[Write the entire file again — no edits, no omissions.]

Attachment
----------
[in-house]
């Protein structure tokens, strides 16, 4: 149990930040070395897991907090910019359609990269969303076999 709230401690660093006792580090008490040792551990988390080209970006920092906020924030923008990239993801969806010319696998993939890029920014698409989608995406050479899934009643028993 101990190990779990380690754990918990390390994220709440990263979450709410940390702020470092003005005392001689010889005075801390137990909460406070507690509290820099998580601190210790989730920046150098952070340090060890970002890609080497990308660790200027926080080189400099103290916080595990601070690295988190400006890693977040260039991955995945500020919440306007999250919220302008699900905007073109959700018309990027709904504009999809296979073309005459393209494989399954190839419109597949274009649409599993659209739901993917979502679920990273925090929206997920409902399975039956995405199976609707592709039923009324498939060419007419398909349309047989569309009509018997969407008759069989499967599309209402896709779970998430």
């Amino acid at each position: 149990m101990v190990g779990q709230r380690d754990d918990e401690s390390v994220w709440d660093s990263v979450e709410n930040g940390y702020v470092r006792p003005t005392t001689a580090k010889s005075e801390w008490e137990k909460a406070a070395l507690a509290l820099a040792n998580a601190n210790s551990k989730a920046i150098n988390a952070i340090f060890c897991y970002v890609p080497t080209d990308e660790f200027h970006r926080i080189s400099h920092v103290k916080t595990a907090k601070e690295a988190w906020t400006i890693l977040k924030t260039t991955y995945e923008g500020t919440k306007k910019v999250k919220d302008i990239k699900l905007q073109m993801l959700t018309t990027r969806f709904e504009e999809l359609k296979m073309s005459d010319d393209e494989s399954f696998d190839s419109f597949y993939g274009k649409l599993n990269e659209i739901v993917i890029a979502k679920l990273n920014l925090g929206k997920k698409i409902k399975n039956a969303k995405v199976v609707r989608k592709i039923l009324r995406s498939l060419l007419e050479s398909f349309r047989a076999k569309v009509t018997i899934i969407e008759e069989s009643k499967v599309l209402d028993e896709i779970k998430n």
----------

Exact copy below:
[in-house]
């Protein structure tokens, strides 16, 4: 149990930040070395897991907090910019359609990269969303076999 709230401690660093006792580090008490040792551990988390080209970006920092906020924030923008990239993801969806010319696998993939890029920014698409989608995406050479899934009643028993 101990190990779990380690754990918990390390994220709440990263979450709410940390702020470092003005005392001689010889005075801390137990909460406070507690509290820099998580601190210790989730920046150098952070340090060890970002890609080497990308660790200027926080080189400099103290916080595990601070690295988190400006890693977040260039991955995945500020919440306007999250919220302008699900905007073109959700018309990027709904504009999809296979073309005459393209494989399954190839419109597949274009649409599993659209739901993917979502679920990273925090929206997920409902399975039956995405199976609707592709039923009324498939060419007419398909349309047989569309009509018997969407008759069989499967599309209402896709779970998430």
């Amino acid at each position: 149990m101990v190990g779990q709230r380690d754990d918990e401690s390390v994220w709440d660093s990263v979450e709410n930040g940390y702020v470092r006792p003005t005392t001689a580090k010889s005075e801390w008490e137990k909460a406070a070395l507690a509290l820099a040792n998580a601190n210790s551990k989730a920046i150098n988390a952070i340090f060890c897991y970002v890609p080497t080209d990308e660790f200027h970006r926080i080189s400099h920092v103290k916080t595990a907090k601070e690295a988190w906020t400006i890693l977040k924030t260039t991955y995945e923008g500020t919440k306007k910019v999250k919220d302008i990239k699900l905007q073109m993801l959700t018309t990027r969806f709904e504009e999809l359609k296979m073309s005459d010319d393209e494989s399954f696998d190839s419109f597949y993939g274009k649409l599993n990269e659209i739901v993917i890029a979502k679920l990273n920014l925090g929206k997920k698409i409902k399975n039956a969303k995405v199976v609707r989608k592709i039923l009324r995406s498939l060419l007419e050479s398909f349309r047989a076999k569309v009509t018997i899934i969407e008759e069989s009643k499967v599309l209402d028993e896709i779970k998430n």